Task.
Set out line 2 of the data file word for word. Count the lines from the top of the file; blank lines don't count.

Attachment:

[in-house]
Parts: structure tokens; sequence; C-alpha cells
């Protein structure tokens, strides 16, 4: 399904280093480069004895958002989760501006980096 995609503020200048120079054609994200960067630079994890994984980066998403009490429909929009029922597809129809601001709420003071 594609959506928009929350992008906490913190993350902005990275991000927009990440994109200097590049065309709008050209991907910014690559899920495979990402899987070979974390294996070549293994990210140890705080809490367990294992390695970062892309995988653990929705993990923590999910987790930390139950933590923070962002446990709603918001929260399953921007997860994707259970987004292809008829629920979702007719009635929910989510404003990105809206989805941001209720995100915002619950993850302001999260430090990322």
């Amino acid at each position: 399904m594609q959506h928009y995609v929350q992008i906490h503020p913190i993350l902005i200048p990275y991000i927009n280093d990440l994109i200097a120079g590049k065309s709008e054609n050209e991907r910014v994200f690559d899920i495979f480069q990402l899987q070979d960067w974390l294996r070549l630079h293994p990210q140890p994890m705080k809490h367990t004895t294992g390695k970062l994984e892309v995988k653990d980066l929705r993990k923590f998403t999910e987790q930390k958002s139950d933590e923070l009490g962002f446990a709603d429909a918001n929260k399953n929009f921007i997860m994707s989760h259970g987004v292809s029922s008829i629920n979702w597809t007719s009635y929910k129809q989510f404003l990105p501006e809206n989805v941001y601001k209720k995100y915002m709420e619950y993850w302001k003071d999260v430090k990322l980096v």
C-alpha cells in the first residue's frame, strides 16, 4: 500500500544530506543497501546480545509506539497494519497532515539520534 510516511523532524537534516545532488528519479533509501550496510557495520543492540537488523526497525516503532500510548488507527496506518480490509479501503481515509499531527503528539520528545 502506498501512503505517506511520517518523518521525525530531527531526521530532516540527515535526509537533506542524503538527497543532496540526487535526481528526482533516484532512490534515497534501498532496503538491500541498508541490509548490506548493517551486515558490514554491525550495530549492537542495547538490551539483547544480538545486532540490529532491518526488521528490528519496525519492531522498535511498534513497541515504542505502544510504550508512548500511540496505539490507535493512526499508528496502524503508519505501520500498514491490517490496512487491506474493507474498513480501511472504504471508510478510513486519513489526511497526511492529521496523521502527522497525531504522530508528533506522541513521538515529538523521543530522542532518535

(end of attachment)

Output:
Parts: structure tokens; sequence; C-alpha cells